One year after the historic reconciliation between the United States and Cuba, the most important thing — beyond the opening of embassies and a couple of meetings between the Presidents Barack Obama and Raul Castro — has been the daily actions that keep clearing the field for business, which places Cuba in a position for better economic prospects.
The latest relevant thing, in the form of an agreement, is the renewal of direct mailing of correspondence and parcels between the two nations. This postal service, interrupted since 1963, will provide more encouragement to business relations by increasing flights and lowering transportation costs for some merchandise or spare machinery parts, for example.
An obstacle on the path is the American trade embargo on the island. It could not be lifted, and it most likely will continue intact during 2016 while Obama is in office, because lifting it depends on a political decision by Republican legislators, although American chambers of commerce are pushing strongly for it to be eliminated soon.
The handshake between the presidents of the United States and Cuba on Dec. 17, 2014 after half a century of enmity was a surprising political decision for the world. However, soon economic issues took priority over political agreements and discussion because a financial respite was urgent for the island, and the opportunity to sell and invest in that new market in the Caribbean, where there are a lot of untouched opportunities after 50 years of isolation, was urgent for American businessmen.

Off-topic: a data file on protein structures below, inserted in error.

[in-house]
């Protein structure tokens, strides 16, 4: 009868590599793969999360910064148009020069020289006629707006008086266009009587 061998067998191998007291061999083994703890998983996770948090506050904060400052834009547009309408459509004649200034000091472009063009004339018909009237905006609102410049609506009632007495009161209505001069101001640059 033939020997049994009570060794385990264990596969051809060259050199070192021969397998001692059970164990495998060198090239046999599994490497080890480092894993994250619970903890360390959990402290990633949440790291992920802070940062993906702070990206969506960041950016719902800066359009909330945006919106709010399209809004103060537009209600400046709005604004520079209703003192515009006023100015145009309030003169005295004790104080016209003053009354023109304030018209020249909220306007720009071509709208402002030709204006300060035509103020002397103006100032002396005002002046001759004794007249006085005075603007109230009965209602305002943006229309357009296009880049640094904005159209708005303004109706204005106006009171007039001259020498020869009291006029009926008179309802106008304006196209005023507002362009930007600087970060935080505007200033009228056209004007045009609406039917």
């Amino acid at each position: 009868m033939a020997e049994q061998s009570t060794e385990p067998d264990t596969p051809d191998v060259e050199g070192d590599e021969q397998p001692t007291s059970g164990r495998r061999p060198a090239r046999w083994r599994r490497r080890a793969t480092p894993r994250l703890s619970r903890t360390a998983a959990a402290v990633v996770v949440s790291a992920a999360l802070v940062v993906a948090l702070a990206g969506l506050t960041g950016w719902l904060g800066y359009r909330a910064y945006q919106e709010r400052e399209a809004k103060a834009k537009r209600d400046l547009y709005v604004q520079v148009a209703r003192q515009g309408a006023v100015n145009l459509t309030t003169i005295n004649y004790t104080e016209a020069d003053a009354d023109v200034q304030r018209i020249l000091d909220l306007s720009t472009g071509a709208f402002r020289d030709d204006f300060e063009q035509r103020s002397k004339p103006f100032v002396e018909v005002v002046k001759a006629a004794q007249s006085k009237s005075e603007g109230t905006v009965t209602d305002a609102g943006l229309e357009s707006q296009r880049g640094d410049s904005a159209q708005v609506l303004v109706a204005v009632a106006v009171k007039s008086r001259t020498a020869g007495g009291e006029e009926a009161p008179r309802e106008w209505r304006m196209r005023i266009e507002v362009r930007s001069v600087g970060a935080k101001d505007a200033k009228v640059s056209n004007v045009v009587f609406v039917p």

Every week, American Airlines completes 22 charter flights to Cuba, and the expectation for 2016 will be to increase and diversify airline connections, especially when the postal service fully comes into play, because Cuba receives more and more tourists and businessmen exploring business opportunities.
A good sign that important changes are in the making in Cuba was provided in the last few days by Moody’s Investors Service, a known rating agency, which showed that the island is successfully diversifying its economy, a result of its one-year relation with the United States.
Even though Moody’s rating for Cuba is weak (CAA2) due to the solvency of the country, Moody’s sees a stable outlook for the island that tends to be positive and could improve in the midterm.
This will also depend on the Cuban government getting rid of barriers to investment and financing, something that will allow Cuba to access financial markets later.
The ideal situation would be for markets between Cuba and the United States to open up, and for bureaucratic barriers to be destroyed — but the island’s government has made it clear that it will not take the first step in that direction while the American trade embargo exists. It is in the United States’ interest for Cuba to improve its economy soon — not just for business, but also to decrease the northward migration of Cubans. If Cuban families improve their incomes and living conditions, fewer will want to search for luck in America.